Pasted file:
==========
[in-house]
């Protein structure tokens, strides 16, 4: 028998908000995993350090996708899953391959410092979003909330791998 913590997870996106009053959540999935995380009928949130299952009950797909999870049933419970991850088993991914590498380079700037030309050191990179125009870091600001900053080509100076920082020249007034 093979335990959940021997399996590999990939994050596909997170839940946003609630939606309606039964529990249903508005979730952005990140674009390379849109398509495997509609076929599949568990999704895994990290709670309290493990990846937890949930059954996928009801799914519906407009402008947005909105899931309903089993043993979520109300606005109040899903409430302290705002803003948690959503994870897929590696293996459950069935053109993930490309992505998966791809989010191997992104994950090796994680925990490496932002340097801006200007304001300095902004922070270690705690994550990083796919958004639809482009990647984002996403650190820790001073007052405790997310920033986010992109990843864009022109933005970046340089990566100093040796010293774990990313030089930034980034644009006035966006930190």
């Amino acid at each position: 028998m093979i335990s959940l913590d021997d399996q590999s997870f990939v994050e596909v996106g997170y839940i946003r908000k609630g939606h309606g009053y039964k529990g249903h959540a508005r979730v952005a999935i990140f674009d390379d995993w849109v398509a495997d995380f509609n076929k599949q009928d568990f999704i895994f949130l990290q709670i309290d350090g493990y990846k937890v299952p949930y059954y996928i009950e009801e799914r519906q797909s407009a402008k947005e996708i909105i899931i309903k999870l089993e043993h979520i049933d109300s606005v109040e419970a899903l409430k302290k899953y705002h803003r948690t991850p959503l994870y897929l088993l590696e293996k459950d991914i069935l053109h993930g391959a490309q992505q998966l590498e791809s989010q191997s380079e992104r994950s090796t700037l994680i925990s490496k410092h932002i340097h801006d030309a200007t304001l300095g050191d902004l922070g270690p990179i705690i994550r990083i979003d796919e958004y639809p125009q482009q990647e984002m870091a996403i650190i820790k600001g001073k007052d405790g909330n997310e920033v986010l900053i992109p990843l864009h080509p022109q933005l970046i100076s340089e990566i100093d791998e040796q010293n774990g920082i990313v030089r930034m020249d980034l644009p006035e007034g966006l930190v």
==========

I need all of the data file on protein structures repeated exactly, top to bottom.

[in-house]
């Protein structure tokens, strides 16, 4: 028998908000995993350090996708899953391959410092979003909330791998 913590997870996106009053959540999935995380009928949130299952009950797909999870049933419970991850088993991914590498380079700037030309050191990179125009870091600001900053080509100076920082020249007034 093979335990959940021997399996590999990939994050596909997170839940946003609630939606309606039964529990249903508005979730952005990140674009390379849109398509495997509609076929599949568990999704895994990290709670309290493990990846937890949930059954996928009801799914519906407009402008947005909105899931309903089993043993979520109300606005109040899903409430302290705002803003948690959503994870897929590696293996459950069935053109993930490309992505998966791809989010191997992104994950090796994680925990490496932002340097801006200007304001300095902004922070270690705690994550990083796919958004639809482009990647984002996403650190820790001073007052405790997310920033986010992109990843864009022109933005970046340089990566100093040796010293774990990313030089930034980034644009006035966006930190």
């Amino acid at each position: 028998m093979i335990s959940l913590d021997d399996q590999s997870f990939v994050e596909v996106g997170y839940i946003r908000k609630g939606h309606g009053y039964k529990g249903h959540a508005r979730v952005a999935i990140f674009d390379d995993w849109v398509a495997d995380f509609n076929k599949q009928d568990f999704i895994f949130l990290q709670i309290d350090g493990y990846k937890v299952p949930y059954y996928i009950e009801e799914r519906q797909s407009a402008k947005e996708i909105i899931i309903k999870l089993e043993h979520i049933d109300s606005v109040e419970a899903l409430k302290k899953y705002h803003r948690t991850p959503l994870y897929l088993l590696e293996k459950d991914i069935l053109h993930g391959a490309q992505q998966l590498e791809s989010q191997s380079e992104r994950s090796t700037l994680i925990s490496k410092h932002i340097h801006d030309a200007t304001l300095g050191d902004l922070g270690p990179i705690i994550r990083i979003d796919e958004y639809p125009q482009q990647e984002m870091a996403i650190i820790k600001g001073k007052d405790g909330n997310e920033v986010l900053i992109p990843l864009h080509p022109q933005l970046i100076s340089e990566i100093d791998e040796q010293n774990g920082i990313v030089r930034m020249d980034l644009p006035e007034g966006l930190v």